The children – providing support and time, access arrangements, childcare, telling the school, seeing in-laws, birthday and Christmas arrangements.

Money and property – who lives where, surviving on less income, managing the finances, who gets what in the home, pets.

Friends and family – telling parents/siblings/extended family members/friends, deciding how much to say and who should tell whom, maintaining friendships and relationships with in-laws.

Personal survival – which friends can support you practically and/or emotionally, how you’ll create space to grieve, whether you might benefit from counselling, building relaxation into your schedule, treats can you reward yourself with when times are tough.

This last section is often the most neglected. After a relationship breakdown, many people find themselves struggling with feelings of low self-esteem and self-confidence, and with so many things to organise it can be easy to forget to give yourself time for your own feelings. Be gentle with yourself and gratefully receive all the support you can get from friends and family.

Caring through illness

The effect of a sudden onset of illness in a relationship has been likened to a bereavement. Once the initial feelings of shock have passed, there may be times of immense anger. There may also be feelings of regret and guilt over what has not been done during earlier years. Gradually, these feelings change into sadness and loss.

Many people feel they have to deal with these emotions alone, and may become isolated and resentful. But when couples are able to talk openly, it can be a time when they grow closer.

When an illness is diagnosed as terminal, the remaining time together can be a mix of bittersweet moments. There’s also often a sense of urgency to make the most of every moment you have left.

Some couples find themselves slipping back to earlier feelings of intense connection, but for others there can be a distressing feeling of growing separateness. In some people, the knowledge that they’ll soon be alone creates the need to begin psychological and emotional distancing. This is usually completely unconscious and a natural response to try to soften the blow of the inevitable ending. (For more, see Terminal illness.)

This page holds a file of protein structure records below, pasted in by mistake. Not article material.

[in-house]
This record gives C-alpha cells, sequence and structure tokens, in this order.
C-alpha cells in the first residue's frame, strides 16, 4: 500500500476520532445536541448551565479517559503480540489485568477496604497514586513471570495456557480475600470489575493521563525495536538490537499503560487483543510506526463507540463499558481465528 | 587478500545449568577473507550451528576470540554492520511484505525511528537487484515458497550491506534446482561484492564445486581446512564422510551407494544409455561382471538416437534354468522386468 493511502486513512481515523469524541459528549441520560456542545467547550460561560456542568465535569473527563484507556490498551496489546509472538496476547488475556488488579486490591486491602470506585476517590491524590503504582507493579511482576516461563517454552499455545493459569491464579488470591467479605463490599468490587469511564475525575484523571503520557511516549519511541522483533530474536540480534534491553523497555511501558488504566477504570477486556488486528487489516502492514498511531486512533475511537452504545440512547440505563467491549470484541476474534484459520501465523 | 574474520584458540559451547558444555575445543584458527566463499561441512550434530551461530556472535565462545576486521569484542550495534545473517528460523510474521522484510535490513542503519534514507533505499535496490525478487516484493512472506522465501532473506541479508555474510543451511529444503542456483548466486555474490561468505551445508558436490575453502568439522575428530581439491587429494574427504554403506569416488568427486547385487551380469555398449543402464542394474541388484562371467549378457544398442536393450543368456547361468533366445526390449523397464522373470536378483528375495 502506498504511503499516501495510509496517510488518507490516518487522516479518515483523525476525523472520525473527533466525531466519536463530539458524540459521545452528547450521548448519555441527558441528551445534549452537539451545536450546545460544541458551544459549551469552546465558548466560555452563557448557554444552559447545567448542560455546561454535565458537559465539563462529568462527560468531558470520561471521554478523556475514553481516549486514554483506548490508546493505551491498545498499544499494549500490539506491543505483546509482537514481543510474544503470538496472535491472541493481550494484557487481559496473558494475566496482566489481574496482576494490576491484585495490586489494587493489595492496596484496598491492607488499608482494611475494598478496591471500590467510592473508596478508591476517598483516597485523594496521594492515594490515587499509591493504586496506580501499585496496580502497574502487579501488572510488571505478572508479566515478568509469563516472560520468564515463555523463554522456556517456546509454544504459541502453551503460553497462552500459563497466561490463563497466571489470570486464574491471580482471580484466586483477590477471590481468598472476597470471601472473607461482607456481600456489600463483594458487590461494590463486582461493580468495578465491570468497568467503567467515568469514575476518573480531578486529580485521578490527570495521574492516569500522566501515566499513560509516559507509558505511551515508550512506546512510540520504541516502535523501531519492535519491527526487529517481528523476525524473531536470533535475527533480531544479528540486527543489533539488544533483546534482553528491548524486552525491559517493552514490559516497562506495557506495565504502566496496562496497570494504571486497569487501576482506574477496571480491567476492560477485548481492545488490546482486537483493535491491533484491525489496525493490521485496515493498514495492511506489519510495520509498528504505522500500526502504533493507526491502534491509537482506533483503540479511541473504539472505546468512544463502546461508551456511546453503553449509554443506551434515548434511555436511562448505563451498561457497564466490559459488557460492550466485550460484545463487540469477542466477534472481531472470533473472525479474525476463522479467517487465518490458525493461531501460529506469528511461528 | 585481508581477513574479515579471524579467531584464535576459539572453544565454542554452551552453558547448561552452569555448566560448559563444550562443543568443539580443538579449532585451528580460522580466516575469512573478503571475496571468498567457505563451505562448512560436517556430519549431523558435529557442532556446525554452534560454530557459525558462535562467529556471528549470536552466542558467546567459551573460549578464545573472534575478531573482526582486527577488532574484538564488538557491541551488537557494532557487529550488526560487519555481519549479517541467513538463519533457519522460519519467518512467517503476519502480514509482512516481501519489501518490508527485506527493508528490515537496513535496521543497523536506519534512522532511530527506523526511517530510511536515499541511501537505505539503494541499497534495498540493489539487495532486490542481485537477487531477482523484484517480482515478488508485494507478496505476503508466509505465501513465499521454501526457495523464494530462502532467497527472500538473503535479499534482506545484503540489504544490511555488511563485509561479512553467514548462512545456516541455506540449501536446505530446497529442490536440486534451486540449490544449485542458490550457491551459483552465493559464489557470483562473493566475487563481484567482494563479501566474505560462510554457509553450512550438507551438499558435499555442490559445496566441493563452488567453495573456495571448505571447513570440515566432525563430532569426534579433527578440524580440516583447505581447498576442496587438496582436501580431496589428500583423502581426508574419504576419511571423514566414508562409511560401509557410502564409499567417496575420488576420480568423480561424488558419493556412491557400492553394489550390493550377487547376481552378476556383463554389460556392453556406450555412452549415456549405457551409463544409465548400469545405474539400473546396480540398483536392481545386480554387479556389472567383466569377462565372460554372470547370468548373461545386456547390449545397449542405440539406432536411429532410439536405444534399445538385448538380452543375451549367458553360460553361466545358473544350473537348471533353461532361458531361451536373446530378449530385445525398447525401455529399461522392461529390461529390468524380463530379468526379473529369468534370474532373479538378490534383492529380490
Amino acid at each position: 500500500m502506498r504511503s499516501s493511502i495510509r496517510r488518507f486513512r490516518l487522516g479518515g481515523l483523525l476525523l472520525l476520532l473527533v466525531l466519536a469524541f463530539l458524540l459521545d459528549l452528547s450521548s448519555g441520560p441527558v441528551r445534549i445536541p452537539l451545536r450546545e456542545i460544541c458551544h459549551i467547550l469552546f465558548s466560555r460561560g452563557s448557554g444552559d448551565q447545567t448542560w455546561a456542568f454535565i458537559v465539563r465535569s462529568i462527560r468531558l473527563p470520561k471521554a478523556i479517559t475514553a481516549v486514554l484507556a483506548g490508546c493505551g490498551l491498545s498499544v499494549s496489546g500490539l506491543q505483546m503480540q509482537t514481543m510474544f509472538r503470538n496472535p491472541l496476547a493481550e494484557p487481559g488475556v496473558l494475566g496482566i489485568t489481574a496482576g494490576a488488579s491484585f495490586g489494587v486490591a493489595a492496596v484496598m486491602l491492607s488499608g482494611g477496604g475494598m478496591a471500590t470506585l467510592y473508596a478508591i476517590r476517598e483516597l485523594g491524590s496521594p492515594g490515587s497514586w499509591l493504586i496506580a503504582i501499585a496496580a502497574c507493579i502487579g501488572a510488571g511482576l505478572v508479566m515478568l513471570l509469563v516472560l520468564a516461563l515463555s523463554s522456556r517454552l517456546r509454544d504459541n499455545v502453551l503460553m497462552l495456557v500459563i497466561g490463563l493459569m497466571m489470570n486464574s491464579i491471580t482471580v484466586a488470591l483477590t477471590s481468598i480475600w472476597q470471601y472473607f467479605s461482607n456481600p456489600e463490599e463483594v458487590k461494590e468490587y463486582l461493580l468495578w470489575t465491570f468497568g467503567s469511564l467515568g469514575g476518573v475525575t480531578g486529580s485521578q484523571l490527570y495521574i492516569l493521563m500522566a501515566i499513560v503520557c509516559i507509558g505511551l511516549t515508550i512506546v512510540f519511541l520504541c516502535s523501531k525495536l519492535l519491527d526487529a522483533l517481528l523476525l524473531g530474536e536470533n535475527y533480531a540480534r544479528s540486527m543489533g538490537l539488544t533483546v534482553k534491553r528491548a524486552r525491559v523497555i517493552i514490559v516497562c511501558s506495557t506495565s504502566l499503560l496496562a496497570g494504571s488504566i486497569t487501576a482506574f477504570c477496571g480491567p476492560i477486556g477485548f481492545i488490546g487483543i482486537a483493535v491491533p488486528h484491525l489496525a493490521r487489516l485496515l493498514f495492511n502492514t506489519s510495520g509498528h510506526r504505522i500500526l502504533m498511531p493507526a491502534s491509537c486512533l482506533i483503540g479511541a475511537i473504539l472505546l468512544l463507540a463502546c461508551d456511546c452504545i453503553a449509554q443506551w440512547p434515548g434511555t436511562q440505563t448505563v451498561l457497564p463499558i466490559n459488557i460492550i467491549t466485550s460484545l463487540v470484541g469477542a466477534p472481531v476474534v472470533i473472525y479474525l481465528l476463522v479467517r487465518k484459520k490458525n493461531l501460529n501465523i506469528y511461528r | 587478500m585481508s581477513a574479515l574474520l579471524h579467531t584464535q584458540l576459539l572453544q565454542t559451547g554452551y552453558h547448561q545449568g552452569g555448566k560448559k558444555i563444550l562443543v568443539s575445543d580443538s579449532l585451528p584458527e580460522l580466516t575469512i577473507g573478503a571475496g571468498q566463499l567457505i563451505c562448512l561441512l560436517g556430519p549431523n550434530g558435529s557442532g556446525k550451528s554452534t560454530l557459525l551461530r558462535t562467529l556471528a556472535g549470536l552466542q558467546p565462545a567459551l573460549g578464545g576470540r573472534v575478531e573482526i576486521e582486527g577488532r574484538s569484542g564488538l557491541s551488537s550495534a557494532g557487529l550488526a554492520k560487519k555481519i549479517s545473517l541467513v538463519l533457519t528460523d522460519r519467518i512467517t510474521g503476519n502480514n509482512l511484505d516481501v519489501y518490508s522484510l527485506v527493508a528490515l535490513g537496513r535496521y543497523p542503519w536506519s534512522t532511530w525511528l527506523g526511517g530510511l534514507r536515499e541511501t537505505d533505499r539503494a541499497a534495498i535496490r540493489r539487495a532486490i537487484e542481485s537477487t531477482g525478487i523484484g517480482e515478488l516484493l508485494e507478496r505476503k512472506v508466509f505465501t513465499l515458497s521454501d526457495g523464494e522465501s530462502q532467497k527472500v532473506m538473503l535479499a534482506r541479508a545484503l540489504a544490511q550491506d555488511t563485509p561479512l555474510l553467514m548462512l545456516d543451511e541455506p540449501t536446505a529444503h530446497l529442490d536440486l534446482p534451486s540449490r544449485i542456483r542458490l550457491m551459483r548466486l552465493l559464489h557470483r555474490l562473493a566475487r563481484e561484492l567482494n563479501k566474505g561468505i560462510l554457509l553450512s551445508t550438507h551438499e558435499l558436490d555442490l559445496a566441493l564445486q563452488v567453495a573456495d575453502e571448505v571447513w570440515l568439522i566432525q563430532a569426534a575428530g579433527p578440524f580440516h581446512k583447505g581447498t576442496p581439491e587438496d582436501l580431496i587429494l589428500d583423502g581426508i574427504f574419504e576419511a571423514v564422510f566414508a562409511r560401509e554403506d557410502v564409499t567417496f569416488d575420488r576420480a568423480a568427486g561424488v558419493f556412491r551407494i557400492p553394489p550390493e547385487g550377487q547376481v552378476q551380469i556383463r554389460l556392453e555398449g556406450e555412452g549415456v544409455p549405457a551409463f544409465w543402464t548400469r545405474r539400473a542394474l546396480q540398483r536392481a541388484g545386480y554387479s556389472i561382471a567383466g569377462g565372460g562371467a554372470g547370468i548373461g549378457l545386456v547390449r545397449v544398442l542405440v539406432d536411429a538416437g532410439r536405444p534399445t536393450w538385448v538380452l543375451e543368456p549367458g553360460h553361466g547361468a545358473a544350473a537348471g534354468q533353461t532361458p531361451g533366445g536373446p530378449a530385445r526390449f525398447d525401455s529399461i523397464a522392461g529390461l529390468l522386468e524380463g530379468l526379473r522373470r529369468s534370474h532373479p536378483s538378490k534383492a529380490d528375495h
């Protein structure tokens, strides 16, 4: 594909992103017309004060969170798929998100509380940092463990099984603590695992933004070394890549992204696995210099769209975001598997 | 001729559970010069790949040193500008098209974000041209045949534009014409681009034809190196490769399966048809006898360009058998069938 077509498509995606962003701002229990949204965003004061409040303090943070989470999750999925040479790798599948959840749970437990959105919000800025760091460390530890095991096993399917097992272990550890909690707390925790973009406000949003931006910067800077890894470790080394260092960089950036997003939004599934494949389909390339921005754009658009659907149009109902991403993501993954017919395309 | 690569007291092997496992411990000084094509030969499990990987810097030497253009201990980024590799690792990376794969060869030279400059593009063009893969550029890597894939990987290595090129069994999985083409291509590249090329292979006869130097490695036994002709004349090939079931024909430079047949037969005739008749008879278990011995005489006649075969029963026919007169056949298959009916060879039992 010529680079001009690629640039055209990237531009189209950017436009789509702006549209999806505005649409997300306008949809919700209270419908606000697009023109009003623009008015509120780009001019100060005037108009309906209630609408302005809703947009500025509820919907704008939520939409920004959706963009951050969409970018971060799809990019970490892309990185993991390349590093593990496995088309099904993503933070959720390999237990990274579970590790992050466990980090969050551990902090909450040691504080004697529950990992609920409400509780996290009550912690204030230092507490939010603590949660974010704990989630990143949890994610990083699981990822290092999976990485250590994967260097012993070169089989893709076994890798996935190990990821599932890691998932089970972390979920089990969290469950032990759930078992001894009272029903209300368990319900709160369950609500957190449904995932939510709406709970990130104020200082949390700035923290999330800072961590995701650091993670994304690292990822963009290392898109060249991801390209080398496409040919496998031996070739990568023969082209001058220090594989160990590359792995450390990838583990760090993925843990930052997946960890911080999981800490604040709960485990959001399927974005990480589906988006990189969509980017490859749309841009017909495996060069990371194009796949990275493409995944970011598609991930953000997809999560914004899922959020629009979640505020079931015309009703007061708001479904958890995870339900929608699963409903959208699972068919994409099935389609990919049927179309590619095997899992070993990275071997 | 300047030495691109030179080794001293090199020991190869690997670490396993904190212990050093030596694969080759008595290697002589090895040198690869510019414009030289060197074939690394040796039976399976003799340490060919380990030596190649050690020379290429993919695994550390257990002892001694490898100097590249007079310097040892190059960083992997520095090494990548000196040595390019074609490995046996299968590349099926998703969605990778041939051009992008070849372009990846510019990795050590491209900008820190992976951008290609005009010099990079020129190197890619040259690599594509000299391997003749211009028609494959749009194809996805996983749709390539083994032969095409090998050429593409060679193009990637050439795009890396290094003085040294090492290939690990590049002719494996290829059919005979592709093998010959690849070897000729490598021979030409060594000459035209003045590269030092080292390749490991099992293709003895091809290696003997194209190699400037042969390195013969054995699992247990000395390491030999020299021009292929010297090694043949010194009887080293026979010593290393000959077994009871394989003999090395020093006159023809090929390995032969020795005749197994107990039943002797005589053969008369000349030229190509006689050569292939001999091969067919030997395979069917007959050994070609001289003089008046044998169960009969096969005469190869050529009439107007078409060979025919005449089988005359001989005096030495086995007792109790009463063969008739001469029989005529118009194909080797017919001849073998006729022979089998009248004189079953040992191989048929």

Some couples find that when a partner becomes a patient, the relationship feels more like parent and child rather than equals. Finding ways to adapt to a new model of partnership will help you to ensure your relationship continues to be fulfilling.

It’s important that you’re both able to feel a sense of independence and autonomy. The ability to do that will vary enormously depending on your circumstances, and you may have to be creative and enlist the support of others to make that possible. Keeping communication at an adult level – avoiding slipping into childlike exchanges – will also help to maintain a sense of equality within the relationship.

Physical intimacy is an important part of most relationships. Some couples think that when one of them is ill or has a disability, they should give up their sex lives, but this needn’t be the case. Many couples enjoy finding new ways to be sensual together and regaining physical intimacy. In fact, the increased creativity required to fit around bodily limitations can make sex better than ever.

If you experience sexual problems as a result of your condition or medication, there are a wide range of medical interventions available. Speak to your doctor about appropriate options or you might find some useful information in ‘Where to get help’, below.

Love can grow in sickness and in health if you both commit to sharing your feelings (no matter how hard that may feel) and both learn to adapt as circumstances change. And remember, even if you can’t be sexual together anymore you can still be sensual. Touch is an essential part of being human, so take every opportunity to be close.


This article was last medically reviewed by Dr Trisha Macnair in August 2005.
First published in November 1997.